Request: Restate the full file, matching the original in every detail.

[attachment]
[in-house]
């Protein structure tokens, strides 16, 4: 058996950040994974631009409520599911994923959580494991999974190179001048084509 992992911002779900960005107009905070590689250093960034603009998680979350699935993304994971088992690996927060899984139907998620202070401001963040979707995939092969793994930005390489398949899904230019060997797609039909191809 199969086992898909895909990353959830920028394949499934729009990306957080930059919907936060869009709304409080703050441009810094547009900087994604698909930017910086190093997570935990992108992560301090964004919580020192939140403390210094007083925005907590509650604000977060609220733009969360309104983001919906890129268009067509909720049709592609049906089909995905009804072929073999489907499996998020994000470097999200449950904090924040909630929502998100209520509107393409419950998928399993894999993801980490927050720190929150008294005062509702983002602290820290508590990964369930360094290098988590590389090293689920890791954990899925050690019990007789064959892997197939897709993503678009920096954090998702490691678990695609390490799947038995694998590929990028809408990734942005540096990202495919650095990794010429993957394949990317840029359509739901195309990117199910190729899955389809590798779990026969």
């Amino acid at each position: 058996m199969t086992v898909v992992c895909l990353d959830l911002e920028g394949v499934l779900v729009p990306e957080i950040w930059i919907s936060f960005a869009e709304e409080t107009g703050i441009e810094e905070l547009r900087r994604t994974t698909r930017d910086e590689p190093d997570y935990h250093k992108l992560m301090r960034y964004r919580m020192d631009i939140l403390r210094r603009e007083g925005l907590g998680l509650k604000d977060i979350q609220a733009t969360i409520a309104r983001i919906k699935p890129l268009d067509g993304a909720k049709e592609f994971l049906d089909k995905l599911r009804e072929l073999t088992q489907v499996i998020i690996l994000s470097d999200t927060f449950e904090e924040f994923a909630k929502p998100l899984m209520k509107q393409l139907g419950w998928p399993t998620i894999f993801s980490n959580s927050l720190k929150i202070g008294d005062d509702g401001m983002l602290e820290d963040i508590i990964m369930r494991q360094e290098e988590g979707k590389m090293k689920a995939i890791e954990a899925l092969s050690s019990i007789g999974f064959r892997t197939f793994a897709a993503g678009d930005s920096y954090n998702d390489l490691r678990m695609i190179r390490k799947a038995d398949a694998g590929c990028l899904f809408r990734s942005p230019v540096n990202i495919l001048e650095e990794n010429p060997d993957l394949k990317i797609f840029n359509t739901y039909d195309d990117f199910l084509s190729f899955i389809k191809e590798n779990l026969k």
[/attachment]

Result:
[in-house]
């Protein structure tokens, strides 16, 4: 058996950040994974631009409520599911994923959580494991999974190179001048084509 992992911002779900960005107009905070590689250093960034603009998680979350699935993304994971088992690996927060899984139907998620202070401001963040979707995939092969793994930005390489398949899904230019060997797609039909191809 199969086992898909895909990353959830920028394949499934729009990306957080930059919907936060869009709304409080703050441009810094547009900087994604698909930017910086190093997570935990992108992560301090964004919580020192939140403390210094007083925005907590509650604000977060609220733009969360309104983001919906890129268009067509909720049709592609049906089909995905009804072929073999489907499996998020994000470097999200449950904090924040909630929502998100209520509107393409419950998928399993894999993801980490927050720190929150008294005062509702983002602290820290508590990964369930360094290098988590590389090293689920890791954990899925050690019990007789064959892997197939897709993503678009920096954090998702490691678990695609390490799947038995694998590929990028809408990734942005540096990202495919650095990794010429993957394949990317840029359509739901195309990117199910190729899955389809590798779990026969």
């Amino acid at each position: 058996m199969t086992v898909v992992c895909l990353d959830l911002e920028g394949v499934l779900v729009p990306e957080i950040w930059i919907s936060f960005a869009e709304e409080t107009g703050i441009e810094e905070l547009r900087r994604t994974t698909r930017d910086e590689p190093d997570y935990h250093k992108l992560m301090r960034y964004r919580m020192d631009i939140l403390r210094r603009e007083g925005l907590g998680l509650k604000d977060i979350q609220a733009t969360i409520a309104r983001i919906k699935p890129l268009d067509g993304a909720k049709e592609f994971l049906d089909k995905l599911r009804e072929l073999t088992q489907v499996i998020i690996l994000s470097d999200t927060f449950e904090e924040f994923a909630k929502p998100l899984m209520k509107q393409l139907g419950w998928p399993t998620i894999f993801s980490n959580s927050l720190k929150i202070g008294d005062d509702g401001m983002l602290e820290d963040i508590i990964m369930r494991q360094e290098e988590g979707k590389m090293k689920a995939i890791e954990a899925l092969s050690s019990i007789g999974f064959r892997t197939f793994a897709a993503g678009d930005s920096y954090n998702d390489l490691r678990m695609i190179r390490k799947a038995d398949a694998g590929c990028l899904f809408r990734s942005p230019v540096n990202i495919l001048e650095e990794n010429p060997d993957l394949k990317i797609f840029n359509t739901y039909d195309d990117f199910l084509s190729f899955i389809k191809e590798n779990l026969k």